He explained that while he leaned on scripture for comfort, fellow believers were not always helpful as he dealt with his profound grief.

“A lot of believers don’t know what to do with something like that,” he said. “When there is severe brokenness, they don't know what to do so they back off. That leaves more room for the enemy to isolate us. When he goes to attack, he will try to pick off on the edge.”

The middle of the flock is a safer place for believers, and anyone struggling with brokenness should strive to be there, Roswech said. Members of the church should strive to surround survivors, so they don’t feel isolated.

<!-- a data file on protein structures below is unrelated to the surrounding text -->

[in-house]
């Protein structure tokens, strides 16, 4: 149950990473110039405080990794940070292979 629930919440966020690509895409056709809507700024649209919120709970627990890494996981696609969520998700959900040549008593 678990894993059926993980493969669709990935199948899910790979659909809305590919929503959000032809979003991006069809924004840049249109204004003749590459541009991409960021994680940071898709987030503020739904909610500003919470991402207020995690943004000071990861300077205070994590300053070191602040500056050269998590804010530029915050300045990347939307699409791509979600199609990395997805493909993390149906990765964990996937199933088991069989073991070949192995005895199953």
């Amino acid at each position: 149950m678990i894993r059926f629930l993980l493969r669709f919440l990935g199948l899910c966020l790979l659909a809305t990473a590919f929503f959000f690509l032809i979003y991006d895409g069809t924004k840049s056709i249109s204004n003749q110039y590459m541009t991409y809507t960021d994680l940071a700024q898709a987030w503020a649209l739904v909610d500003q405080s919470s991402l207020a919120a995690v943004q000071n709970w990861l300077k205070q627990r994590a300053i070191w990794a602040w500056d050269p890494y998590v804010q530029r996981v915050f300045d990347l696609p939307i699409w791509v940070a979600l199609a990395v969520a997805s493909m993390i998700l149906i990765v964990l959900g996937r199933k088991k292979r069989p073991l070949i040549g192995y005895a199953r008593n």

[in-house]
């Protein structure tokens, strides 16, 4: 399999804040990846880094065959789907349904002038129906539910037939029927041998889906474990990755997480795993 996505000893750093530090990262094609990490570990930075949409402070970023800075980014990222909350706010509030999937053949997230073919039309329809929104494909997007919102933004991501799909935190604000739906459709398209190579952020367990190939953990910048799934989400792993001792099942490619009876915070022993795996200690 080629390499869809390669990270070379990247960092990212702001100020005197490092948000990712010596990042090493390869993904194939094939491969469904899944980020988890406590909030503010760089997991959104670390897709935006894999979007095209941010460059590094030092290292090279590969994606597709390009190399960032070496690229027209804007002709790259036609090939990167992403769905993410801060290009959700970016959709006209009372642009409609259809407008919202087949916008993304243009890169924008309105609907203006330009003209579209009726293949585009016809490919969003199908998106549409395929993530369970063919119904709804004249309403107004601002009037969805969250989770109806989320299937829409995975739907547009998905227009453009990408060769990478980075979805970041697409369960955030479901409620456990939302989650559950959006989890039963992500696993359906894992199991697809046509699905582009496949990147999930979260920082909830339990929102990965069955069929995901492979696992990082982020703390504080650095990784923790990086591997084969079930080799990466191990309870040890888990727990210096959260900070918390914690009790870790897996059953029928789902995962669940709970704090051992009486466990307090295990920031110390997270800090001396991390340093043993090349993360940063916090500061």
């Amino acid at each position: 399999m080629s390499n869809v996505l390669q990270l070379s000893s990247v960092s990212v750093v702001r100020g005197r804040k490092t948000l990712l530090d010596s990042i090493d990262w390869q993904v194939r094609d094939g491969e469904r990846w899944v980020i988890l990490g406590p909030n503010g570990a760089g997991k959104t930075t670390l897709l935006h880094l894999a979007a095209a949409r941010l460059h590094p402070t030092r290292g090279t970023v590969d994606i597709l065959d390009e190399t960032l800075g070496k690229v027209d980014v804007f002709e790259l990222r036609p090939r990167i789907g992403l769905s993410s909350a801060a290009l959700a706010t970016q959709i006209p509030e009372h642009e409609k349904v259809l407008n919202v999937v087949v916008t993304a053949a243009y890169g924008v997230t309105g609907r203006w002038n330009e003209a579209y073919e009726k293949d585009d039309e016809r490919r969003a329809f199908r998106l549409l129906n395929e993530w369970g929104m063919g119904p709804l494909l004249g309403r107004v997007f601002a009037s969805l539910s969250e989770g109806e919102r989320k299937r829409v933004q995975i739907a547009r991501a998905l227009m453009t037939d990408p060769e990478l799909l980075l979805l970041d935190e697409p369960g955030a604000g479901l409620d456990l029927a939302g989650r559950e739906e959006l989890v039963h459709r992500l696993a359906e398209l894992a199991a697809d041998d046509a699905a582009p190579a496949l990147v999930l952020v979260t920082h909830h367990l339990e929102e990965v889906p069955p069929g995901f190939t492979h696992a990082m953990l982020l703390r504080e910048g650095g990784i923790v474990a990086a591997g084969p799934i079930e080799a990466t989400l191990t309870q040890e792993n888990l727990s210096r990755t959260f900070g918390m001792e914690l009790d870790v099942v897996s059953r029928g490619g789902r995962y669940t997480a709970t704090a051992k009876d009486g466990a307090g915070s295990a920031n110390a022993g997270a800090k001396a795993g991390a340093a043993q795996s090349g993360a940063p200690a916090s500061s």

Both Keay and Cheong encourage Christians to act in that important support role, no matter how difficult the situation might be.

“As with any forms of suffering, every member of the church can love those grieving suicide well by journeying with them over the long haul, weeping, rejoicing, encouraging and fighting the good fight of faith with one another.” said Cheong, referencing 1 Timothy 6:12.

Keay also said that on an individual level, being with someone grieving that intensely is scary, but necessary: “When you stand with someone you are bearing their pain with them, are willing to go be part of and feel pain—that’s hard. Don’t be afraid to sit and hear people cry deeply. Don't be afraid of that deep moaning grief. Do what God has enabled you to do.”

(c) WORLD News Service. Used with permission.

Publication date: March 25, 2013